Heart disease is the world’s leading killer, in both men and women. A recent study, which harnessed a new technology with “unprecedented capabilities,” brings us one step closer to understanding how men and women's hearts operate distinctly. It's a breakthrough that could save lives because of its illumination of a crucial difference between male and female hearts.
Scientists have long known that women’s hearts are smaller and beat faster, on average, than men’s. But according to this new research, men and women have dramatically different blood flow patterns in their hearts, too. Understanding this difference could lead to better ways of identifying heart disease across sexes.
According to the study — which analyzed the blood flow patterns of 39 young, healthy people — women’s blood swirls more than men’s as it moves through the heart and they experience more strain in the heart's a left ventricle. In contrast, men had higher kinetic energy (the blood's momentum) in the left ventricle, the heart’s main pumping chamber.
"There may be inherent differences in the cardiac performance of young men and women, and we expect these differences are normal and healthy," David Rutkowski, lead author on the study and researcher at the University of Wisconsin in Madison, tells Inverse.
"By observing these differences, we demonstrated the increased sensitivity that 4D flow MRI and cardiac strain analysis can provide over current standard clinical measurements."
This small study is a preliminary one. But if it is replicated in a larger number of subjects and in people with heart disease, this new approach to analyzing cardiac function could help physicians of the future better diagnose and track the progression of heart disease, Rutkowski says.
The study was published Thursday in the journal Radiology: Cardiothoracic Imaging.
Glimpsing the impossible
To get a closer look at the heart’s blood flow than ever before, the research team used a sophisticated imaging technique called four-dimensional (4D) flow MRI. In real-time, the 4D flow MRI documents blood’s turns, twists, and speed as it moves through the heart. The approach provided results that "could not otherwise be obtained with standard clinical measurements," Rutkowski says.
To test whether blood flow varied by sex, researchers recruited 20 healthy men and 19 healthy women between 20 and 35-years-old to complete 4D flow MRI scans and 2D MRI scans. In just eleven minutes, researchers got a relatively advanced picture of cardiac function through the 4D MRI scans. The team looked at a variety of blood flow characteristics in the left ventricle and saw some stark sex-based differences:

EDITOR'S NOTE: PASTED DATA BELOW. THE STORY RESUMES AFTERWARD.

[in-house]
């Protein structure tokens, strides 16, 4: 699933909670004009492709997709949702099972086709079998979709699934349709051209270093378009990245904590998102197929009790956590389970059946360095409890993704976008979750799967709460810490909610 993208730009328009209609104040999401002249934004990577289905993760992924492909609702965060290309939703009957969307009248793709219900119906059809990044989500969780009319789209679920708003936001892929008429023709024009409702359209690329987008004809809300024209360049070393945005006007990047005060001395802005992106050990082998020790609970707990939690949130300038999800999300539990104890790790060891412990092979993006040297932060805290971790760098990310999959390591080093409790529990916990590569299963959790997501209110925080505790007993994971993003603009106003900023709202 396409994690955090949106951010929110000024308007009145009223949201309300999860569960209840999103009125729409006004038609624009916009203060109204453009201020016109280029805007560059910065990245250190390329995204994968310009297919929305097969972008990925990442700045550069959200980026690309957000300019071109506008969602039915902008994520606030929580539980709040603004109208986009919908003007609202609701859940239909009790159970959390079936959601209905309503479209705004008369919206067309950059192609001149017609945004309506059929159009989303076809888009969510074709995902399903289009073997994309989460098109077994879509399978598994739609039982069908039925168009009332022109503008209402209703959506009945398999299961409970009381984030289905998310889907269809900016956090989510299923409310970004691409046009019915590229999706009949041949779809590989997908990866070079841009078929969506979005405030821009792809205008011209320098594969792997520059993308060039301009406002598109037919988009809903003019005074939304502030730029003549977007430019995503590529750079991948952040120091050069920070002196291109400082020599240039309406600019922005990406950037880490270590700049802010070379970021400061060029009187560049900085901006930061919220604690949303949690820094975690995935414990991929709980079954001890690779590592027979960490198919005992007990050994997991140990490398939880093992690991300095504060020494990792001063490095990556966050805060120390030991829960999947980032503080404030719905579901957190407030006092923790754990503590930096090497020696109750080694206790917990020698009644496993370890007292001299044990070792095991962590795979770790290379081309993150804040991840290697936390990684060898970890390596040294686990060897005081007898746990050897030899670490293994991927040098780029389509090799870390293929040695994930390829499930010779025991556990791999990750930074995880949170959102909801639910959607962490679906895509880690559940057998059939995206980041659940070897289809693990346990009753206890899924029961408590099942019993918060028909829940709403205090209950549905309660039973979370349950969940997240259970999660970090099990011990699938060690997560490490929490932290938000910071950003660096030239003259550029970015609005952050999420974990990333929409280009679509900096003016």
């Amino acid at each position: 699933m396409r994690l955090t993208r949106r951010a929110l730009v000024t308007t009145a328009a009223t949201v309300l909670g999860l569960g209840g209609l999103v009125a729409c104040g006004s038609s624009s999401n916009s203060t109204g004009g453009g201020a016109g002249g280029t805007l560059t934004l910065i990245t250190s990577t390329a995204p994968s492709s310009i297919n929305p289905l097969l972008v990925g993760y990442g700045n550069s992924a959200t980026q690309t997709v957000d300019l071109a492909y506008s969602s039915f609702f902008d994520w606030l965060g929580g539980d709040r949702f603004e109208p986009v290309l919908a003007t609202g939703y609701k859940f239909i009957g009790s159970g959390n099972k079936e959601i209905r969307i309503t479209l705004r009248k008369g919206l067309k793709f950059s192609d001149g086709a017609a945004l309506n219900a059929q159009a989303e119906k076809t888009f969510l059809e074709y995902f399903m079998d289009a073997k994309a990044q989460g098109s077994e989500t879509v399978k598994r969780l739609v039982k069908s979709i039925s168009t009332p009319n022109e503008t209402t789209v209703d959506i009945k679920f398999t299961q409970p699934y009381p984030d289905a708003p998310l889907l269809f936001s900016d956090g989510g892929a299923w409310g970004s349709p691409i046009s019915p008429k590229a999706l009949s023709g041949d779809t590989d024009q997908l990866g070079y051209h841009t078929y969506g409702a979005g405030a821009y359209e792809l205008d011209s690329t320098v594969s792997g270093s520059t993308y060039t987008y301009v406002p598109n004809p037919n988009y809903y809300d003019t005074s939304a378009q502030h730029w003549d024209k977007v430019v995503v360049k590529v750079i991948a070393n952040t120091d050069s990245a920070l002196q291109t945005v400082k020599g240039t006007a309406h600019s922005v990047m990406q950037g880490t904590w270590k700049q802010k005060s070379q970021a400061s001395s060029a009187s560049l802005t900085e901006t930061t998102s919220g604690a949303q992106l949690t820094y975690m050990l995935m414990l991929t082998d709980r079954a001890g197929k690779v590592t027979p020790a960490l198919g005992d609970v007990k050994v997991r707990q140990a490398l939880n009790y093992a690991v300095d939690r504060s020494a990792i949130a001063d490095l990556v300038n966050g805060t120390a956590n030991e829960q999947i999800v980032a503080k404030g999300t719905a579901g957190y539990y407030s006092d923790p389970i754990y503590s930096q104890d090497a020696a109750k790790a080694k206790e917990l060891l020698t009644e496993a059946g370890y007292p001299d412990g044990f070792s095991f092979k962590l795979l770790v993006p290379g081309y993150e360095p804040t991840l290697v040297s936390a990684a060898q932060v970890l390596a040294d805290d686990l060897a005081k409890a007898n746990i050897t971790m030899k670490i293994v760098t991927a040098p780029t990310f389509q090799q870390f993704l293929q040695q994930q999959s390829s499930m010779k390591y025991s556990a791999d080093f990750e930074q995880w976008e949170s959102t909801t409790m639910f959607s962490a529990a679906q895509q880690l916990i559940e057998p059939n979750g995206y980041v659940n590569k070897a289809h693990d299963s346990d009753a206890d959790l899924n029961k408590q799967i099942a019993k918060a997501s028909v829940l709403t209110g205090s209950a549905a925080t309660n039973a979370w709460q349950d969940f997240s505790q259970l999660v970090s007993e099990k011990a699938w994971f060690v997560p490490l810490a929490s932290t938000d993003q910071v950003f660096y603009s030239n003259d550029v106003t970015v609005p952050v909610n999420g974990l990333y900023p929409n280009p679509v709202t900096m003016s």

- Kinetic energy (the blood's momentum, which signals how efficiently the heart is working) was higher in men than women.
- Vorticity (how the blood rotates and swirls in the left ventricle) was higher in women than men.
- Strain (how the muscle tissue of the heart contracts) was higher in women than men.
This study, which didn't focus on specific diseases, focused on providing a "preliminary baseline for 'normal' flow in men and women," Rutkowski says. An exact definition "normal" in regards to blood flow in the heart and how that changes between men and women, hasn't been known before.
The sex-based differences seen in this study don't indicate any clear advantages to having a man's heart over a woman's — and the team doesn't know what causes these differences yet. More research, potentially using 4D flow MRIs, may help us understand the cardiac performance mystery, by sex.
For now, it's important for people to realize the symptoms of a heart attack that look different for men and women. While both genders are more likely to experience chest pain, pressure or discomfort, women are more likely to feel a sense of dread, dizziness, back pain, among other symptoms, while men are more likely to feel cold sweats and pain in their left arm. Across sexes, a nutritious diet, no smoking, and lots of physical activity can help keep hearts strong, regardless of gender.
Purpose: To further understand the relationship between cardiac function and flow, on the basis of sex, by quantifying cardiac flow characteristics and relating them to cardiac muscle performance in young adults.
Materials and Methods: In this cross-sectional study, cardiac four-dimensional flow MRI and two-dimensional cine MRI were performed in 20 male and 19 female volunteers aged 20–35 years. Velocity-based metrics of flow, kinetic energy (KE), vorticity, and efficiency indexes were quantified, as well as cardiac strain metrics.
Results: Peak systolic blood KE (men: 4.76 mJ ± 2.66 [standard deviation]; women: 3.36 mJ ± 1.43; P = .047) was significantly higher in the male left ventricle (LV) than in the female LV. Peak systolic vorticity index (men: 0.008 radian ∙ m2/mL ∙ sec ± 0.005; women: 0.014 radian ∙ m2/mL ∙ sec ± 0.007; P = .007), peak diastolic vorticity index (men: 0.007 radian ∙ m2/mL ∙ sec ± 0.006; women: 0.014 radian ∙ m2/mL ∙ sec ± 0.010; P = .015), and cycle-average vorticity (men: 0.006 radian/sec ± 0.001; women: 0.011 radian/sec ± 0.002; P = .001) were significantly higher in the LV of women than they were in the LV of men. Radial, circumferential, and long-axis strain metrics were significantly higher in the female LV than in the male LV (P < .05). Circumferential systolic and diastolic strain rates dis- played moderate correlation to peak systolic (r = −0.38; P = .022) and diastolic vorticity (r = 0.40; P = .015) values, respectively. Results are reported as mean ± standard deviation.
Conclusion: LV vorticity metrics were observed to be higher in women than in men and displayed moderate correlation to cardiac strain metrics. The methods and results of this study may be used to further understand the sex-based cardiac efficiency relationship between cardiac function and flow.